An integral for the Prime

06262014, 04:14 PM
Post: #1




An integral for the Prime
The following integral is from the 2005 Putnam competition:
$$\int_0^1 \dfrac{\ln(1+x)}{1+x^2} dx =\dfrac{\pi}{8} \ln 2.$$ In CAS, the input integrate(ln(1+x)/(1+x^2),x,0,1)} returns itself, while approx(integrate(ln(1+x)/(1+x^2),x,0,1)) returns 0.272198261288. In WolframAlpha, the input (log is ln) integrate(log(1+x)/(1+x^2),x,0,1)} returns 0.272198261288 first and quickly changes to the exact value \((\pi/8)\log 2.\) Mathematica returns the exact value directly. It would be nice if the Prime would return exact values for these logarithmic integrals. Maybe a "Dictionary or Real Numbers" (like the book of J and P Borwein) could be included in it (as part of the units) and used as a lookup table for finding the exact value. 

06262014, 11:36 PM
Post: #2




RE: An integral for the Prime
(06262014 04:14 PM)Alberto Candel Wrote: The following integral is from the 2005 Putnam competition:Similar issue on maxima for android. 

06272014, 05:31 AM
Post: #3




RE: An integral for the Prime
This is not an issue! It's just that giac and maxima don't do table lookup, instead they solve class of integrals. If you have a parametric closed formula that applies to this integral say for a specific value of some parameters, or a way to solve it using a method like the residue theorem, then I might be interested to add that in giac.


06272014, 04:35 PM
(This post was last modified: 06272014 04:45 PM by Alberto Candel.)
Post: #4




RE: An integral for the Prime
(06272014 05:31 AM)parisse Wrote: This is not an issue! It's just that giac and maxima don't do table lookup, instead they solve class of integrals. If you have a parametric closed formula that applies to this integral say for a specific value of some parameters, or a way to solve it using a method like the residue theorem, then I might be interested to add that in giac. Yes, I know it is not a giac issue. On the other hand, the Prime CAS returns the exact value of the following integral: $$ \int_0^\infty \dfrac{\log x}{(1+x^2)^2} \, dx= \dfrac{\pi}{4}.$$ 

06272014, 04:45 PM
Post: #5




RE: An integral for the Prime
But the Prime does not recognize Catalan's Constant:
$$\mathbf{G} = \int_1^\infty \dfrac{\log x}{1+x^2} \, dx.$$ 

06272014, 05:49 PM
(This post was last modified: 06272014 05:50 PM by parisse.)
Post: #6




RE: An integral for the Prime
(06272014 04:35 PM)Alberto Candel Wrote: Yes, I know it is not a giac issue. On the other hand, the Prime CAS returns the exact value of the following integral:This one can be solved by the residue formula after change of var x>exp(x), it's of type 4 (line 636 in intgab.cc in giac source). No table lookup...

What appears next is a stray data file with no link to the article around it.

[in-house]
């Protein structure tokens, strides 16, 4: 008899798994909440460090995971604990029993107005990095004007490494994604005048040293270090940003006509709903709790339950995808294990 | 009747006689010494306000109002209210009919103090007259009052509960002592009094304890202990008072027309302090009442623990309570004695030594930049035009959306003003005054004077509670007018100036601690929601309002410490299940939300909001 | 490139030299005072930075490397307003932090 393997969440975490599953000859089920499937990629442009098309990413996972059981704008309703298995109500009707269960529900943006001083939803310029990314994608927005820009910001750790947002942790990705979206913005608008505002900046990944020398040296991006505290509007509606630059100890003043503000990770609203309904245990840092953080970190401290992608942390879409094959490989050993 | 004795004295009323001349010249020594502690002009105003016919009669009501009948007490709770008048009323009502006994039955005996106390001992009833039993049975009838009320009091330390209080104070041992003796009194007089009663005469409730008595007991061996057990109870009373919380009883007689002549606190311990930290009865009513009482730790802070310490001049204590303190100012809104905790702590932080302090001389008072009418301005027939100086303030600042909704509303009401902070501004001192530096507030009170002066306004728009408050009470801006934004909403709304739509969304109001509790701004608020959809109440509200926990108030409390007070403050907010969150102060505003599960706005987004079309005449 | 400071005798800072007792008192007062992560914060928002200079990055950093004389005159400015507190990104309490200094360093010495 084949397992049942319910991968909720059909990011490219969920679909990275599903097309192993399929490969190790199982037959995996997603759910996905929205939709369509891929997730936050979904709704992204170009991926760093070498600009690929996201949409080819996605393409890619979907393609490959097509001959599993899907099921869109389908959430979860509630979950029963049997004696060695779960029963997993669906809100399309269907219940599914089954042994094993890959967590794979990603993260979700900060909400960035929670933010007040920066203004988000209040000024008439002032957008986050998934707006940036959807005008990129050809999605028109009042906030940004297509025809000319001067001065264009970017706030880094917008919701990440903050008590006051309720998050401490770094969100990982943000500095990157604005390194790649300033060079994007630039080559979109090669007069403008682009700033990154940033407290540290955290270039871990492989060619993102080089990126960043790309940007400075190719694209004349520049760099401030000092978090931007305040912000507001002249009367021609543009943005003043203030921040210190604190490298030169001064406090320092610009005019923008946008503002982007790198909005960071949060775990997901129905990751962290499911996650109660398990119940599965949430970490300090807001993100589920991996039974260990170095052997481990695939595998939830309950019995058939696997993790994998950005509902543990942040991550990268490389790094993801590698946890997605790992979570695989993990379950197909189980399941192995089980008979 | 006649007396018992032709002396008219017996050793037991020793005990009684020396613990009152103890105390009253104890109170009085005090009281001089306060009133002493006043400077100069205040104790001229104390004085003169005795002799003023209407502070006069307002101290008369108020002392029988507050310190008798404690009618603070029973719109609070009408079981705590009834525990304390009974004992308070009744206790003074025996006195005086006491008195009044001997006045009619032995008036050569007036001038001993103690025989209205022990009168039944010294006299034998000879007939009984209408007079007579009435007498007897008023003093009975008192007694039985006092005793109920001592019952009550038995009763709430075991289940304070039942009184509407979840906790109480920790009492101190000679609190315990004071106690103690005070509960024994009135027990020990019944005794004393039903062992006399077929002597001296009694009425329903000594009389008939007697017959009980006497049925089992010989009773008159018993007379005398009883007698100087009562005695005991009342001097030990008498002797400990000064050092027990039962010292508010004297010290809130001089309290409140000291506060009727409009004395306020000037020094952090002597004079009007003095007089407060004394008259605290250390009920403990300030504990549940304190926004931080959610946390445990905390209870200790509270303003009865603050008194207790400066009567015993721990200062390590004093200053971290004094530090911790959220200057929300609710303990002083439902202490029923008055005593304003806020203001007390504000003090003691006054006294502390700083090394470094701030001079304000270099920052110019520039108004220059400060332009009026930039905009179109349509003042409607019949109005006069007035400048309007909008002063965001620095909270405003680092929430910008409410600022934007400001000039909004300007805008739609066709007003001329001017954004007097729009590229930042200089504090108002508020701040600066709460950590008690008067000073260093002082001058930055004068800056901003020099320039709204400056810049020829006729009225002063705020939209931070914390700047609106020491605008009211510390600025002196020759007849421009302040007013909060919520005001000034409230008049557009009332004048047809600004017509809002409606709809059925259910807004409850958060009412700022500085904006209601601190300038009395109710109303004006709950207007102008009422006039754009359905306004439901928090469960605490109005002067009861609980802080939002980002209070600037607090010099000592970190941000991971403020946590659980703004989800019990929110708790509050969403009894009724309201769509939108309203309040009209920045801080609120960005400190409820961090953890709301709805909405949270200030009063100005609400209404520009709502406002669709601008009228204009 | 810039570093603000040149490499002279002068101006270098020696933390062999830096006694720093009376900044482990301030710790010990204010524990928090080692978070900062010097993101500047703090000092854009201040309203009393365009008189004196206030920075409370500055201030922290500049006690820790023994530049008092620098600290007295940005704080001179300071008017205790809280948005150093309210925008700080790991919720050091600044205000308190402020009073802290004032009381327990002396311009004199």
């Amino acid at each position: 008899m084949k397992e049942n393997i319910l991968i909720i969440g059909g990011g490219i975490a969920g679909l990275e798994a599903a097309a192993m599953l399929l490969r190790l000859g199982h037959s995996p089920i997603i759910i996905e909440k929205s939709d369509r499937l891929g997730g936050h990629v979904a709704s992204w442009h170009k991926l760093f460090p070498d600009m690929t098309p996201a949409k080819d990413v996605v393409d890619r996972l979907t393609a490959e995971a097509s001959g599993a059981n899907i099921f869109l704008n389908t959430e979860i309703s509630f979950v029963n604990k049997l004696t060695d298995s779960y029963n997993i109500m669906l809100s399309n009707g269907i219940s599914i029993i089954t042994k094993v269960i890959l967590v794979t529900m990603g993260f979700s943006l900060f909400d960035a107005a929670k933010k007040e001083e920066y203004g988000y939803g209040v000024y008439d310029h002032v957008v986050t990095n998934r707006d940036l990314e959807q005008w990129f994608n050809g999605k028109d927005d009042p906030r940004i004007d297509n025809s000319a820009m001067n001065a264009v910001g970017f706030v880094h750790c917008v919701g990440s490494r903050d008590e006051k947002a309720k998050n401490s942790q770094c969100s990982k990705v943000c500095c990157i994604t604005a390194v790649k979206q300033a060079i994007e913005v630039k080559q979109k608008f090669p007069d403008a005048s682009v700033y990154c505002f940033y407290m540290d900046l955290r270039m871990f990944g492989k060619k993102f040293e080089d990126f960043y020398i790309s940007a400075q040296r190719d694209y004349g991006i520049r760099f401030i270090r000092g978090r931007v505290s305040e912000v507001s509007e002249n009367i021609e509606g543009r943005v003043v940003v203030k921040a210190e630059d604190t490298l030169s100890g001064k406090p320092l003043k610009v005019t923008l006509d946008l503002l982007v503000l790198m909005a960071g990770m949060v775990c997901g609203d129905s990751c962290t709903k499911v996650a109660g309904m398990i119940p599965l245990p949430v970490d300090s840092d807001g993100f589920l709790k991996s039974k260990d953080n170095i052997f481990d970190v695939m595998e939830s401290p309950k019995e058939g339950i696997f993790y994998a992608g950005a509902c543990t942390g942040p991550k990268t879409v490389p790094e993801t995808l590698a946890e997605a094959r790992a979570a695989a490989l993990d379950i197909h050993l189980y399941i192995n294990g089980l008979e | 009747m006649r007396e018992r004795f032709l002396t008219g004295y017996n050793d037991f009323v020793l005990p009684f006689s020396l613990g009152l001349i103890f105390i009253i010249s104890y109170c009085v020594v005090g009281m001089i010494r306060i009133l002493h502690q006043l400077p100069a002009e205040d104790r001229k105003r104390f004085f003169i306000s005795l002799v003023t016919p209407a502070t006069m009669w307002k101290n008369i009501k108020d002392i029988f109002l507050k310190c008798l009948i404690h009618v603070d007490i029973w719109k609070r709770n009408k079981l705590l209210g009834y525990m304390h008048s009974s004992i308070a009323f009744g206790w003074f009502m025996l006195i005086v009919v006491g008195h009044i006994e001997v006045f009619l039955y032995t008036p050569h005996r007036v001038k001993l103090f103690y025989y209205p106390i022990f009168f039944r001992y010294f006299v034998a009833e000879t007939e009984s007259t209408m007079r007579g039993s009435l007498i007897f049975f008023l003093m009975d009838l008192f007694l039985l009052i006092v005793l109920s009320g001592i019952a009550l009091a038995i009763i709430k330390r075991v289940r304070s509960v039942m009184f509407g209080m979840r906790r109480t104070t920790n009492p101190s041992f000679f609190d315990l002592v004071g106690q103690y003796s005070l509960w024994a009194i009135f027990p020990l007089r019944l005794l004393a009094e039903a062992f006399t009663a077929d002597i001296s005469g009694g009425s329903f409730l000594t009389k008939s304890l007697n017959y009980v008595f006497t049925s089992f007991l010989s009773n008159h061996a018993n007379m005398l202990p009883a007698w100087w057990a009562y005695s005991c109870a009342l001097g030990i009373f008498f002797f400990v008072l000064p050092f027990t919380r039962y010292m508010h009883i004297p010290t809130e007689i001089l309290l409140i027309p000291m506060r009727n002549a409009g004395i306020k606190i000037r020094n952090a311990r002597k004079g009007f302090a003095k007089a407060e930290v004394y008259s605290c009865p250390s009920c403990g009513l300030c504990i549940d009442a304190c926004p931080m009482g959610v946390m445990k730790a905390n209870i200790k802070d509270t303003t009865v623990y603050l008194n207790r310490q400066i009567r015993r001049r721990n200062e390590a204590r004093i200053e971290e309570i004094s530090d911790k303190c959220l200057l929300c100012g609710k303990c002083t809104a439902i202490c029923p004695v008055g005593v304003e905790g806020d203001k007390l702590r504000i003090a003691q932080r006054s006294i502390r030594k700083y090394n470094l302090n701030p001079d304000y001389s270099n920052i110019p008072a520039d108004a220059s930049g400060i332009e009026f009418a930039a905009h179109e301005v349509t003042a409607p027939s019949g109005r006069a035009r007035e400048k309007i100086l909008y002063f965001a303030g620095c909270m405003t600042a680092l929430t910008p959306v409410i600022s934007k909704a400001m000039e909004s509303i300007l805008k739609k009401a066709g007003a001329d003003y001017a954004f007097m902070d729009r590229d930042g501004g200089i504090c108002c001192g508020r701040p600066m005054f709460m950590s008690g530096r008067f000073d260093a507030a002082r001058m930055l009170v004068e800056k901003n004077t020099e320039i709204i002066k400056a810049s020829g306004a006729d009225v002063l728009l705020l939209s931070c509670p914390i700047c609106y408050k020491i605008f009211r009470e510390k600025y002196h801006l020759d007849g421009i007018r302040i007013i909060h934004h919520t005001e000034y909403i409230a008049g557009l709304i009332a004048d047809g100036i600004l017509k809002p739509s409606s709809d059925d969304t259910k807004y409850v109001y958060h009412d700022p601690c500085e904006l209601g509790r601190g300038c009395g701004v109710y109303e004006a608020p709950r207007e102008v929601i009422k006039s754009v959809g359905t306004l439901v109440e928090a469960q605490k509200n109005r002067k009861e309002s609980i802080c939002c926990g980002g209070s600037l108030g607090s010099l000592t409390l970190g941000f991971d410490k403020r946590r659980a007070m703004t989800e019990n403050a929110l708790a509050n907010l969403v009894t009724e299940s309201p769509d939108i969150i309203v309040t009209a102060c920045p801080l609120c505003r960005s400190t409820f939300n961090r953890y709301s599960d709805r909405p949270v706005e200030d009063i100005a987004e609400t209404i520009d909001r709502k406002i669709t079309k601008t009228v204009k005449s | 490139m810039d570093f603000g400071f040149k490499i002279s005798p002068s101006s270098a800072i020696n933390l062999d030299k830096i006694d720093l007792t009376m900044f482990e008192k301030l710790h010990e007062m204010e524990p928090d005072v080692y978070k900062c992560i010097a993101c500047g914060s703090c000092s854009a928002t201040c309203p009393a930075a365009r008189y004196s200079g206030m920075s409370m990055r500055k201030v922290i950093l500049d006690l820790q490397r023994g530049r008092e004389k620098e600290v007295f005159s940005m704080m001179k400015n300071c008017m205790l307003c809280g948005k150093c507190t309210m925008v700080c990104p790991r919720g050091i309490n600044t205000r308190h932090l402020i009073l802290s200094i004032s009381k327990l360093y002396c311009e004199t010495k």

06302014, 05:43 AM
(This post was last modified: 06302014 06:12 AM by Alberto Candel.)
Post: #7




RE: An integral for the Prime
I have not been able to look into the giac source. I did look into the problem of evaluating some of these integrals of the form \(\int_0^1 R(x) (\log x)^m \, dx\), where \(R(x)\) is a power series in \(x\) satisfying certain conditions at \(x=1\). It does not seem to me that you need the residue formula, but only the value of integrals \(\int_0^1 x^n (\log x)^m \, dx = ( m)!/(n+1)^{m+1}\), which is easily obtained by parts. Integrals \(\int_1^\infty\) can be transformed to \(\int_0^1\) via the change \(x\to 1/x\), and integrals \(\int_0^\infty\) may be split like \(\int_0^1 + \int_1^\infty\). Many examples are given in Article 1071 of Edwards' Integral Calculus: the answer will depend on the series coefficients of \(R(x)\) and in many cases involves the Riemann and Dirichlet zeta functions (thus powers of \(\pi\) or Catalan's constant).
It doesn't seem to me that the Prime is using this approach for evaluation of those integrals above, as it can evaluate \(\int_0^\infty\) of some \(R(x) (\log x)^m\) but not \(\int_0^1\) of the same. 

06302014, 07:46 AM
Post: #8




RE: An integral for the Prime
I don't think it's useful if you get a series, I believe most of the time it's better to replace a series by an integral (and you could get infinite recursions in giac, since some series are solved by replacing them by integrals). Of course there are some exceptions where you could replace your integral by a series where the sum is known.
Here you could do that: Code:


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